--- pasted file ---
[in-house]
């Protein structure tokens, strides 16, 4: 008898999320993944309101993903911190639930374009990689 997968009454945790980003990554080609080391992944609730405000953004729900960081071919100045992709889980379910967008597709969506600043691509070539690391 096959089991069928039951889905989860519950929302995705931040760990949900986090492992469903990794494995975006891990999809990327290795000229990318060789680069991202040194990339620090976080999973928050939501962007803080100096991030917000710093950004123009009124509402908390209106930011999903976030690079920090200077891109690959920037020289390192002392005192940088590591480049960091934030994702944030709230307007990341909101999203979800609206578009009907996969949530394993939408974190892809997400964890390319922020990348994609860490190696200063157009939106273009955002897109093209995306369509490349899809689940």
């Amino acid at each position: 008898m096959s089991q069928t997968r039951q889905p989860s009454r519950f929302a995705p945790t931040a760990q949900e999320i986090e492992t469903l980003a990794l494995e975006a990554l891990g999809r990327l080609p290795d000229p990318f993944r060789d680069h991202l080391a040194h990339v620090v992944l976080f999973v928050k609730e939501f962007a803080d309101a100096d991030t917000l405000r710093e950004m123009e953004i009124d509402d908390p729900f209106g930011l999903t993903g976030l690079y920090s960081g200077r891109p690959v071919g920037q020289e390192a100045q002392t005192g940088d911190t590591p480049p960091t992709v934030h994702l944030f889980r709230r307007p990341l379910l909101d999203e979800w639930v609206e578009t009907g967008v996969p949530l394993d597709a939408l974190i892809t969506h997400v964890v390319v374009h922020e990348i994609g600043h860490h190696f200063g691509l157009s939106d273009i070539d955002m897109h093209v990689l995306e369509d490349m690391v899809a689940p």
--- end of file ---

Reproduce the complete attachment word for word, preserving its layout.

[in-house]
């Protein structure tokens, strides 16, 4: 008898999320993944309101993903911190639930374009990689 997968009454945790980003990554080609080391992944609730405000953004729900960081071919100045992709889980379910967008597709969506600043691509070539690391 096959089991069928039951889905989860519950929302995705931040760990949900986090492992469903990794494995975006891990999809990327290795000229990318060789680069991202040194990339620090976080999973928050939501962007803080100096991030917000710093950004123009009124509402908390209106930011999903976030690079920090200077891109690959920037020289390192002392005192940088590591480049960091934030994702944030709230307007990341909101999203979800609206578009009907996969949530394993939408974190892809997400964890390319922020990348994609860490190696200063157009939106273009955002897109093209995306369509490349899809689940």
């Amino acid at each position: 008898m096959s089991q069928t997968r039951q889905p989860s009454r519950f929302a995705p945790t931040a760990q949900e999320i986090e492992t469903l980003a990794l494995e975006a990554l891990g999809r990327l080609p290795d000229p990318f993944r060789d680069h991202l080391a040194h990339v620090v992944l976080f999973v928050k609730e939501f962007a803080d309101a100096d991030t917000l405000r710093e950004m123009e953004i009124d509402d908390p729900f209106g930011l999903t993903g976030l690079y920090s960081g200077r891109p690959v071919g920037q020289e390192a100045q002392t005192g940088d911190t590591p480049p960091t992709v934030h994702l944030f889980r709230r307007p990341l379910l909101d999203e979800w639930v609206e578009t009907g967008v996969p949530l394993d597709a939408l974190i892809t969506h997400v964890v390319v374009h922020e990348i994609g600043h860490h190696f200063g691509l157009s939106d273009i070539d955002m897109h093209v990689l995306e369509d490349m690391v899809a689940p």